A month to change your heart: Day 12

Chronic stress, anger, hostility, feeling isolated and alone, an unhappy relationship, a negative outlook, and feeling out of control are all strongly associated with cardiovascular disease.

 All of these emotions can trigger the “flight or fight” response, which is our body’s physical preparation, in the face of a stressor, to stand ground or run.  Our bodies react in several ways that are good for an emergency, but bad over time.  Adrenal glands churn out a stress chemical called adrenaline into the blood stream that increases heart beat, in case running is required.    This can also cause uncomfortable palpitations, and a feeling of panic.

That’s just the start.  The flight or fight response can make blood pressure  go up, muscles begin to tense, blood becomes thicker and will clot more easily, getting ready for possible injury.  Blood vessels begin to constrict, so you will not lose as much blood if you are injured.  It’s a great defensive system if you need to jump out of the way of a speeding car.  But, it doesn’t help you deal with a traffic jam or trouble at work.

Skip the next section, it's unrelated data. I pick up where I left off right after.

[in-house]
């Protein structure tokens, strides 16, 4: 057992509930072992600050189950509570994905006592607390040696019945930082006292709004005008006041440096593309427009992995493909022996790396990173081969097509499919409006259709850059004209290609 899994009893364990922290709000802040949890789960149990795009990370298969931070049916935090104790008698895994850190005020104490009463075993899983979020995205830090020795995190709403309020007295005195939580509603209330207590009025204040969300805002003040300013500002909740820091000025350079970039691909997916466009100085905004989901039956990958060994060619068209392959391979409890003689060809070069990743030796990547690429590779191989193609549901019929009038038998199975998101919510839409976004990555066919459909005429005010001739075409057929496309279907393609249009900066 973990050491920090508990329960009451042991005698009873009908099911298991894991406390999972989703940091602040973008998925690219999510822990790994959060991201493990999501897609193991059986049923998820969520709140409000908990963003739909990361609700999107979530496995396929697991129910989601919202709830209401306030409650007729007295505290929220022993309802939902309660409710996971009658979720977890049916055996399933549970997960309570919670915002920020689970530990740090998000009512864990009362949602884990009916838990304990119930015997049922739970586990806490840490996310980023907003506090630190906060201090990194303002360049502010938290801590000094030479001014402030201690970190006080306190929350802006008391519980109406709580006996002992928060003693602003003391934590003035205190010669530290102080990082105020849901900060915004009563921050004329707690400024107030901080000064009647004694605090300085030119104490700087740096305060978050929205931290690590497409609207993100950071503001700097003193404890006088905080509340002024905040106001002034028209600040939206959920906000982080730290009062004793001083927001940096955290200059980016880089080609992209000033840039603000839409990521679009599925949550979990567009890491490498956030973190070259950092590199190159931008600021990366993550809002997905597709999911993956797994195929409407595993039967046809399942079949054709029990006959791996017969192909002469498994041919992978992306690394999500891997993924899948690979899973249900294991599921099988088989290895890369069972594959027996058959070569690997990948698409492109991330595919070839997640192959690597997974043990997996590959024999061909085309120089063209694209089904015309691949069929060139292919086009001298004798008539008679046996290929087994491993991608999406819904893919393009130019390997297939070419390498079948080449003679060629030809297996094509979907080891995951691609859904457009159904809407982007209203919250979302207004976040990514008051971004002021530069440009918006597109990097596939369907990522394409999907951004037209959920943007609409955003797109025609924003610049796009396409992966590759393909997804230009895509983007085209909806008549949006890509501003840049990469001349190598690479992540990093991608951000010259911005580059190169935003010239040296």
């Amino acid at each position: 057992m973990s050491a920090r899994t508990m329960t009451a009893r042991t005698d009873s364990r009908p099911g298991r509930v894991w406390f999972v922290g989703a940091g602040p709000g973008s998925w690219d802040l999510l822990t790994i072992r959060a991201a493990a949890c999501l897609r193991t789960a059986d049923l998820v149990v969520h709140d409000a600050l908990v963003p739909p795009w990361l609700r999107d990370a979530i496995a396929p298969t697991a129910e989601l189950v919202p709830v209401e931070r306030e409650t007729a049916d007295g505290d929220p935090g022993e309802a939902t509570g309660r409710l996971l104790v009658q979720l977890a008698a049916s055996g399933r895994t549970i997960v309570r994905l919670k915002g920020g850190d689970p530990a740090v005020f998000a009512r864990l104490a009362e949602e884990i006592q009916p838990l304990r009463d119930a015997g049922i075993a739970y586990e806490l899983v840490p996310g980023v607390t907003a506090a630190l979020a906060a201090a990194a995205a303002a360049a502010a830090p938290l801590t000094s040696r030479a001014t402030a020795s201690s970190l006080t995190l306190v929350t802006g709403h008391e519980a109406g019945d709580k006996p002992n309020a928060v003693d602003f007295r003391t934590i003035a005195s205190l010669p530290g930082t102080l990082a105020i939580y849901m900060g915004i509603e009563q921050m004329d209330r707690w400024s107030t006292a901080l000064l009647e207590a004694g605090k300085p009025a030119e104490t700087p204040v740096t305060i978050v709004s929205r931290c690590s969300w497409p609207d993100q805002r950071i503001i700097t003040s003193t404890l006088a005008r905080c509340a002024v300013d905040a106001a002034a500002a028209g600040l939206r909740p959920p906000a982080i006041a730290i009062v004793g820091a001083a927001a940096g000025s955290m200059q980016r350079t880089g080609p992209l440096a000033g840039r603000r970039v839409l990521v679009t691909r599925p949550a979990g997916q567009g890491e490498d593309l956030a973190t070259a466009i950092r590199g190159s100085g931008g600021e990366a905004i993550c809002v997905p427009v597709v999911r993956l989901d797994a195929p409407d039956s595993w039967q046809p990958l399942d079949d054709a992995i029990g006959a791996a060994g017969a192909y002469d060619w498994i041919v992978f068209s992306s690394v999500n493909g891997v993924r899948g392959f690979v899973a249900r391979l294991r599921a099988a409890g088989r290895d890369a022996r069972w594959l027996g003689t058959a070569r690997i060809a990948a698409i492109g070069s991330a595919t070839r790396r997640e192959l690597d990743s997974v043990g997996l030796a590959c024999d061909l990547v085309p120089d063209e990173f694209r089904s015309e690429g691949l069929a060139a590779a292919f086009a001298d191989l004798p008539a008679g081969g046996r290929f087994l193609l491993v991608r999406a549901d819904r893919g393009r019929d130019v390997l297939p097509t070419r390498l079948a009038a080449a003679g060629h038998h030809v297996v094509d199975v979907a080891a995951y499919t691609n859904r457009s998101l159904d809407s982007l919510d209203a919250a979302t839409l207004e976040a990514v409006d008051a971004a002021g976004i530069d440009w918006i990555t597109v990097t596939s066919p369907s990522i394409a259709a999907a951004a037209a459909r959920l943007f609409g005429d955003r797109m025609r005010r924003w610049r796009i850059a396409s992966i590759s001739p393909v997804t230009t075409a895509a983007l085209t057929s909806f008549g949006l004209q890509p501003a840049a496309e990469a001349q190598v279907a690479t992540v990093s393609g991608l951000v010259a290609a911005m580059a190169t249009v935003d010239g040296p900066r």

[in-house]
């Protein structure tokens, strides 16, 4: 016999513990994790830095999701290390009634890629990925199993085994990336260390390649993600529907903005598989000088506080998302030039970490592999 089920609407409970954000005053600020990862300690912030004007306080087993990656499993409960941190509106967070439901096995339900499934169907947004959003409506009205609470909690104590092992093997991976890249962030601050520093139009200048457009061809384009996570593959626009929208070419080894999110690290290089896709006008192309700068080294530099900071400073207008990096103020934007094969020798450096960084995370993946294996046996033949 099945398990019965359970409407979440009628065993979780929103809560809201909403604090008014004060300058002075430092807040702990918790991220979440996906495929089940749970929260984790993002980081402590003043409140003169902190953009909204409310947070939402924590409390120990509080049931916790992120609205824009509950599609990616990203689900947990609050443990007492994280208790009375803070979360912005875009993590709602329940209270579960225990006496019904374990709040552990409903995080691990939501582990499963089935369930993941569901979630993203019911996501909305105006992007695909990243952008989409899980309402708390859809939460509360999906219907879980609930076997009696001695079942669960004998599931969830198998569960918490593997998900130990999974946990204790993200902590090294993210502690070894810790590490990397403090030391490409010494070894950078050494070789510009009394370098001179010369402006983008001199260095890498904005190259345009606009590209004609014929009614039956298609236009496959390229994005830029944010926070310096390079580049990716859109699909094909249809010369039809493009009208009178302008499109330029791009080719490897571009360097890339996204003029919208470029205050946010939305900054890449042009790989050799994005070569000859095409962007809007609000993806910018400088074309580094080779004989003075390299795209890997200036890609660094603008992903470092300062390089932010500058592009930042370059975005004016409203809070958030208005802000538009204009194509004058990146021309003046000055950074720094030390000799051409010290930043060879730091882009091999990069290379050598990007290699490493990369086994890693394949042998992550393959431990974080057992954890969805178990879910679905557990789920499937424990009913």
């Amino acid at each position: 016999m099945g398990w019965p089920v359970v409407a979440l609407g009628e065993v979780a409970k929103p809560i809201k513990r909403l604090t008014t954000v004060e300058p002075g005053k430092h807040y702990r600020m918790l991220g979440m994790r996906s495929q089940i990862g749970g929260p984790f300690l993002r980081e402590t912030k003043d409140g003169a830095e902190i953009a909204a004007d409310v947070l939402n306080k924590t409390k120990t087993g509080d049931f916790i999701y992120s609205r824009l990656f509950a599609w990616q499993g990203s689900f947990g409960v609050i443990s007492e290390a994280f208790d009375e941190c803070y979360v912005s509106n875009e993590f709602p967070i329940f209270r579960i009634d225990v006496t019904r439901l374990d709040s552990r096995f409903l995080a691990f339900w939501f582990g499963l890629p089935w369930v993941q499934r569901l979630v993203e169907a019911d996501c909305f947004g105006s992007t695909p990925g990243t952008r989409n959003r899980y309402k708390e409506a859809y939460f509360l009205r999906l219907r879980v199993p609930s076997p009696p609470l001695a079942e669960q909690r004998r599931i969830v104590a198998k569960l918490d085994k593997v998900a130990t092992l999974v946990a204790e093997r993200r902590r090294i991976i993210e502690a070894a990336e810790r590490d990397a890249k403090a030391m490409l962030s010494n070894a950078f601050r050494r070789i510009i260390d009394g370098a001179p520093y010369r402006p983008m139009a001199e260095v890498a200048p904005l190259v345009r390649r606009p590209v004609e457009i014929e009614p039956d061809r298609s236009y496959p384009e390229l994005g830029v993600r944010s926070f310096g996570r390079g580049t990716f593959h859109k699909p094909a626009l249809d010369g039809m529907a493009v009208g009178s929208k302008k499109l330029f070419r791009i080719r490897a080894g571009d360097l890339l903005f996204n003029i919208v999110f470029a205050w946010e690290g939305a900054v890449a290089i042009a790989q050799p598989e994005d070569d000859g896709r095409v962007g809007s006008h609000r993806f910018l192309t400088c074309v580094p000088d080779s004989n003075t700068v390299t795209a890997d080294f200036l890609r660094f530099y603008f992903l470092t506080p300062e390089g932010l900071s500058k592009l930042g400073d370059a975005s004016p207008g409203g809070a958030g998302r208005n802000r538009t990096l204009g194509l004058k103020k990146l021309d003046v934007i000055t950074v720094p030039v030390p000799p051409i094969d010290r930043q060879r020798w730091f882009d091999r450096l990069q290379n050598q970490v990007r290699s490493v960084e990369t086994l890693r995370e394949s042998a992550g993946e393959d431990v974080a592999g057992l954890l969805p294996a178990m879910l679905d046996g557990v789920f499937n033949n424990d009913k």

Taking the time to identify and acknowledge your triggers is the first step to making a change.  Observe what makes you angry or anxious, and practice waiting a couple of seconds before reacting.  Then, try taking a couple of deep, cleansing breaths.  This helps with milder symptoms, but consider seeking professional treatment for  depression, severe anxiety and anger management.

Exercise can be a way of fleeing from stress, as it lowers blood pressure, relaxes blood vessels, and disperses stress hormones.  Yoga, tai-chi, and meditation, as we’ll discuss next week, also help.

On the twelfth day of Change of Heart, my doctor said to me:

  1. The flight or fight response to stress is an important physiologic way to deal with impending danger.  But over time, if this is your reaction to routine stress, it can damage the heart. 
  2. Exercise is a good way to deal with this response, as it counteracts the hormonal response of your body to stress
  3. Other ways of doing this include tai chi, yoga, and meditation

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